In packet switching networks, CL-mode or connectionless communication is a data transmission method in which each data packet carries information in a header record that contains a destination address sufficient to permit the independent delivery of the packet to its destination via the network.
Under connectionless communication between two network end points, a message can be sent from one end point to another without prior arrangement. The device at one end of the communication transmits data addressed to the other, without first ensuring that the recipient is available and ready to receive the data. Some protocols allow for error correction by requested retransmission. Internet Protocol (IP) and User Datagram Protocol (UDP) are connectionless protocols.
A packet transmitted in a connectionless mode is frequently called a datagram.
In connection-oriented communication the communicating peers must first establish a logical or physical data channel or connection in a dialog preceding the exchange of user data.
The connectionless communications has the advantage over connection-oriented communications in that it has low overhead. It also allows for multicast and broadcast operations, which may save even more network resources when the same data needs to be transmitted to several recipients. In contrast, a connection is always unicast (point-to-point).
Unfortunately, in connectionless mode transmission of a packet, the service provider usually cannot guarantee that there will be no loss, error insertion, misdelivery, duplication, or out-of-sequence delivery of the packet. (However, the risk of these hazards may be reduced by providing a reliable transmission service at a higher protocol layer of the OSI Reference Model.)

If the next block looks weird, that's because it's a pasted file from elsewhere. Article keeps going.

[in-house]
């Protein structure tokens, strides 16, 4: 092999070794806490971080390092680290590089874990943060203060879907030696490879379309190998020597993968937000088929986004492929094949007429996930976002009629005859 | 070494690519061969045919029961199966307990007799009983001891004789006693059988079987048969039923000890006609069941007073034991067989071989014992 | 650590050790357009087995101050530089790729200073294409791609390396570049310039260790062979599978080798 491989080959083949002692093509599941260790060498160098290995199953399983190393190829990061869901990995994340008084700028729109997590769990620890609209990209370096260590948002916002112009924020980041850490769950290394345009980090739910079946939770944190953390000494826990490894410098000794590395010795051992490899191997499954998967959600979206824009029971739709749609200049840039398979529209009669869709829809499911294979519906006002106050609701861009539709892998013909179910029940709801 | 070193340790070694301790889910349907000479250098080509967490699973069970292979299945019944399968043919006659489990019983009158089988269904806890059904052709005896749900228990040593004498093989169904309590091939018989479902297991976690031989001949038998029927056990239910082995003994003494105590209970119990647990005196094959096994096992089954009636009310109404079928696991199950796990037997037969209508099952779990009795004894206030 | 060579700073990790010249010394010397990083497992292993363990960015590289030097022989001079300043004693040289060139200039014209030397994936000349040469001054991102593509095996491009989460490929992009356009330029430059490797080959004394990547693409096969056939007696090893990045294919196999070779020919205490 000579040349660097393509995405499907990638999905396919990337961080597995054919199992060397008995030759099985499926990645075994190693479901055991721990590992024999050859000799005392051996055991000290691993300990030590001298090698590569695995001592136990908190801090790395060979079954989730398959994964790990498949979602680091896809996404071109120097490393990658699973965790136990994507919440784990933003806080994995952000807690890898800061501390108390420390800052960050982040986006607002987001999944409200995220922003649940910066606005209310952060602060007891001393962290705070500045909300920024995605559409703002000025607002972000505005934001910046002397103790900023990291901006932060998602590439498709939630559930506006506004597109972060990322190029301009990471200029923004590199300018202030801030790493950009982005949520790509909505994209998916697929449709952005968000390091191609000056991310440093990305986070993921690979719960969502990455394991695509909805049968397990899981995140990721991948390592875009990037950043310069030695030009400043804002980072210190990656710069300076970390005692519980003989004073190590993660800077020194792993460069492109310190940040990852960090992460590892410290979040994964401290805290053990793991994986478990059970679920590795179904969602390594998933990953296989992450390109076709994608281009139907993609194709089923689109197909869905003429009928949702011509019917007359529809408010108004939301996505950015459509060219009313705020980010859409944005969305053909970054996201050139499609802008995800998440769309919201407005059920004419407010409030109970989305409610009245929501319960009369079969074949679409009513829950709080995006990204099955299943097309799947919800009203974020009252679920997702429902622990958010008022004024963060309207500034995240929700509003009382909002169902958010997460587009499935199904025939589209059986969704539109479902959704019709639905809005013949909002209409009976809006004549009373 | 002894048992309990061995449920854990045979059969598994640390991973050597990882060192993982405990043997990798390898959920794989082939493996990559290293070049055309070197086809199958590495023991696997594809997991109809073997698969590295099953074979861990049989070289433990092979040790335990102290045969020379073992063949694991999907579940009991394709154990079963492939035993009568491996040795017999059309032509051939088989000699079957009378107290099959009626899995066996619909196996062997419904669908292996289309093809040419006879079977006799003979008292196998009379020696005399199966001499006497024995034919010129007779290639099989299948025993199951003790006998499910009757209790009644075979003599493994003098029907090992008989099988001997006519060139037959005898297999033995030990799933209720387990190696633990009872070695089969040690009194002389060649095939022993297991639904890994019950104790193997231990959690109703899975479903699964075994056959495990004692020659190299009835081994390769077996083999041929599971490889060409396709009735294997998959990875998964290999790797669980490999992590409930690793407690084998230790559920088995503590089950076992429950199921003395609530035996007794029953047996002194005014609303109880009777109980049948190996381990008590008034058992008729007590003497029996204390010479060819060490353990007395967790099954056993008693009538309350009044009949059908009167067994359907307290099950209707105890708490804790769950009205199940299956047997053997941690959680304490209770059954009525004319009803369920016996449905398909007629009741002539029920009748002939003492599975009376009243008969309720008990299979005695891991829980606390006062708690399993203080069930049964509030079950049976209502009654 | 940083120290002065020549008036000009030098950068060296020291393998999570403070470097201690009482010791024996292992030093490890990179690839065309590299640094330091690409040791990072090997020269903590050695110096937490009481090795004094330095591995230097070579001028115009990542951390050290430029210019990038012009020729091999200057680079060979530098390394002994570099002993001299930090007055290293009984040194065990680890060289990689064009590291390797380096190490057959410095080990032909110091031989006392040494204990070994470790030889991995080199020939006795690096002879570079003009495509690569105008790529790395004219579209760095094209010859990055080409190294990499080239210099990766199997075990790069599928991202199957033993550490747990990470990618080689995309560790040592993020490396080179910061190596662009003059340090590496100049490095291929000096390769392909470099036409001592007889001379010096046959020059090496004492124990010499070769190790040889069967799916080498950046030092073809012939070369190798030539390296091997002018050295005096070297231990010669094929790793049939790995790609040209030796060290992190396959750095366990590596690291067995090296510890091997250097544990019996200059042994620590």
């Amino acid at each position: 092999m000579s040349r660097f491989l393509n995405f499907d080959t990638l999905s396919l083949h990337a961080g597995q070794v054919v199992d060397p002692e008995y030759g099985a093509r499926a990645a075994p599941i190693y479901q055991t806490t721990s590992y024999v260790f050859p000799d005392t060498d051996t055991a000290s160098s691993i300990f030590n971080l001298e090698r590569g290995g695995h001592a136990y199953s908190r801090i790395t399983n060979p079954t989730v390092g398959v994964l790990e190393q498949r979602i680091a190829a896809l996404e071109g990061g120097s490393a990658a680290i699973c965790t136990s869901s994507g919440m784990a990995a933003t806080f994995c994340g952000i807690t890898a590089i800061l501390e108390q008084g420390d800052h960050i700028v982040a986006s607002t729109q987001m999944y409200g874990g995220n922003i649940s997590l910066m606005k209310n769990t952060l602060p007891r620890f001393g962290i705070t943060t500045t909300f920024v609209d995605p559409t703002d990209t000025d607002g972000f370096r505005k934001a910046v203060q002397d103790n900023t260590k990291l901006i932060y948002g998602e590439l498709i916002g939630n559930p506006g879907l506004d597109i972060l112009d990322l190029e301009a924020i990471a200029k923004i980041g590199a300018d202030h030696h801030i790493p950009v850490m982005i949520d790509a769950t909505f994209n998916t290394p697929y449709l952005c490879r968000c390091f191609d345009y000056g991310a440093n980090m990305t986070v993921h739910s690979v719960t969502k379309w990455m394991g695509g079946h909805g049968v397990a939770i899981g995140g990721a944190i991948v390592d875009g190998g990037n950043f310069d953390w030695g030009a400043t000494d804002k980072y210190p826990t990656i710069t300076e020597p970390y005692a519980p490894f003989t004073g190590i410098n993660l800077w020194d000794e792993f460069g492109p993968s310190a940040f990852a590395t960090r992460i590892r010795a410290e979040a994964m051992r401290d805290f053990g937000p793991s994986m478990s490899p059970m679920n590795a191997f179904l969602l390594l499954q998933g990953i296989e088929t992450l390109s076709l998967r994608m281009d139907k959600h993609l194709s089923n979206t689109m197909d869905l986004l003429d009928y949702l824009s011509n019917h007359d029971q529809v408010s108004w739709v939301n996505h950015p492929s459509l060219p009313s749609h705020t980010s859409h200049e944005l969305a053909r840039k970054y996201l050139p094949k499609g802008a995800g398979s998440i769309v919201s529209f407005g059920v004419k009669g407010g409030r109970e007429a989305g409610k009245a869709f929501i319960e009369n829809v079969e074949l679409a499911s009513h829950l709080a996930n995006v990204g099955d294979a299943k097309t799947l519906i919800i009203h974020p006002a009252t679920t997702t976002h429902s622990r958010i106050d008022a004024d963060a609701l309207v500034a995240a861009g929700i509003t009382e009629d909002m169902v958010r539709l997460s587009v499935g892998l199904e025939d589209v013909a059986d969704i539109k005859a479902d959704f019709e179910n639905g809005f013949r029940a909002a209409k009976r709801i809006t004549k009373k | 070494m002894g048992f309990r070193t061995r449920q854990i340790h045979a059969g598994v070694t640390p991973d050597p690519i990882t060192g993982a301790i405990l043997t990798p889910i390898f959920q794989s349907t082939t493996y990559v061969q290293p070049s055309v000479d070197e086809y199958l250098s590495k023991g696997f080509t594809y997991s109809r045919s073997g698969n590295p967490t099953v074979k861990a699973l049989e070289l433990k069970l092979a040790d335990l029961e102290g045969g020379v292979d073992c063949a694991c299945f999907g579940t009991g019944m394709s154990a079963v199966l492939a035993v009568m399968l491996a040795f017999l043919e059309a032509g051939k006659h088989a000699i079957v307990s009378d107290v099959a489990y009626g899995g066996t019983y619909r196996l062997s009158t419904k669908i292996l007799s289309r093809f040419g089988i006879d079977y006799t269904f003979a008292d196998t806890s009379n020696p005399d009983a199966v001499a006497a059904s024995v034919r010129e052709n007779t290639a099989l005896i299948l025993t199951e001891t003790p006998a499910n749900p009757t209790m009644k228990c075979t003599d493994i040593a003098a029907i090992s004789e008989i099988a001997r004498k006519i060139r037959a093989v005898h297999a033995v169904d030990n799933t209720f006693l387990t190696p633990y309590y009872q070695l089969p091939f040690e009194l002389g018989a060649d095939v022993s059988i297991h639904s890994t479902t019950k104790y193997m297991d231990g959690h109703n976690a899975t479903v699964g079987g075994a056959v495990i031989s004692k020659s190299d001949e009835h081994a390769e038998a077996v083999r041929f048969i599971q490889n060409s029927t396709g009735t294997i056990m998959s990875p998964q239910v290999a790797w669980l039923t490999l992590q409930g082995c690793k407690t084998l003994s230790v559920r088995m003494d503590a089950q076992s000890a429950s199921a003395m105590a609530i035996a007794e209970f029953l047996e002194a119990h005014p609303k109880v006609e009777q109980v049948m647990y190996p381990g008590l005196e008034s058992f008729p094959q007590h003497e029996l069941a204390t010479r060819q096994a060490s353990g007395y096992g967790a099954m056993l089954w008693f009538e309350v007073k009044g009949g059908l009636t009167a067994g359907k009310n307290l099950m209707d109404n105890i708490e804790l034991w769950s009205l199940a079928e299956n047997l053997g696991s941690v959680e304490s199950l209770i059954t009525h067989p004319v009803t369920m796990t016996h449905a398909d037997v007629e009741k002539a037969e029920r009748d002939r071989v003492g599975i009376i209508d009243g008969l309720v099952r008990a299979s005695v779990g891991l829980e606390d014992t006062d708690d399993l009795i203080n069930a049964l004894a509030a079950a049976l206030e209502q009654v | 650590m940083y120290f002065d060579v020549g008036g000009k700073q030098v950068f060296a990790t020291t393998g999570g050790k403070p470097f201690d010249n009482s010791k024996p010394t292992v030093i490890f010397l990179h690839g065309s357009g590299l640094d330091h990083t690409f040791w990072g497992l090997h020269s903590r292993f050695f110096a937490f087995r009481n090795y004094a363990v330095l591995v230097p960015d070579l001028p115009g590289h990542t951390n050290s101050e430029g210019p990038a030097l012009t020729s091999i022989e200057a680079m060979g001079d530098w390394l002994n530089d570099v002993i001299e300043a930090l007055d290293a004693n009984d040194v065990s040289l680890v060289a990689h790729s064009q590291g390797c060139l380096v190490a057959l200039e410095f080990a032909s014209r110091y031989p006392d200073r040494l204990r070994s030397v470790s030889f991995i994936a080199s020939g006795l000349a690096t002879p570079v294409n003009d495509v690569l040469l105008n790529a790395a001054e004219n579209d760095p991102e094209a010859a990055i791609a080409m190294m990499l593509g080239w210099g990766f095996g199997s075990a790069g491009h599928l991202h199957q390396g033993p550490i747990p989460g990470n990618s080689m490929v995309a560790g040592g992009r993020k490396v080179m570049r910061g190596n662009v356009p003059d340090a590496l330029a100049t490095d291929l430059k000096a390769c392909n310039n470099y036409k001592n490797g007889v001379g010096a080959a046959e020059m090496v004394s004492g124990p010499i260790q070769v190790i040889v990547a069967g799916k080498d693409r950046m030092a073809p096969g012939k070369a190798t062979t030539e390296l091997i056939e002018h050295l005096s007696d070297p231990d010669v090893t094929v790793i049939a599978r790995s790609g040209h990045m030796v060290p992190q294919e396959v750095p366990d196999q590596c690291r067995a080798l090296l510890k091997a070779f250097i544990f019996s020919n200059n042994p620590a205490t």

Another drawback of the connectionless mode is that no optimizations are possible when sending several frames between the same two peers. By establishing a connection at the beginning of such a data exchange the components (routers, bridges) along the network path would be able to pre-compute (and hence cache) routing-related information, avoiding re-computation for every packet. Network components could also reserve capacity for the transfer of the subsequent frames of e.g. a video download.
The distinction between connectionless and connection-oriented transmission may take place at several layers of the OSI Reference Model:
- At the Transport Layer: TCP is a connection-oriented transport protocol. UDP is connectionless.
- At the Network Layer.
- At the Data Link Layer: The IEEE 802.2 protocol at the Logical Link Control sublayer of the data link layer may provide both connectionless and connection-oriented services. In fact, some network protocols (such as SNA's Path Control in its early stages) require a connection-oriented data link layer. Others (like IP) do not. (After the appearance of APPN, SNA could operate on a connectionless data link service as well.)
Notable connectionless protocols 
- Hypertext Transfer Protocol
- IP (internet layer, can also be used for connections)
- Information Processing Systems - Open Systems Interconnection, "Transport Service Definition - Addendum 1: Connectionless-mode Transmission", International Organization for Standardization, International Standard 8072/AD 1, December 1986.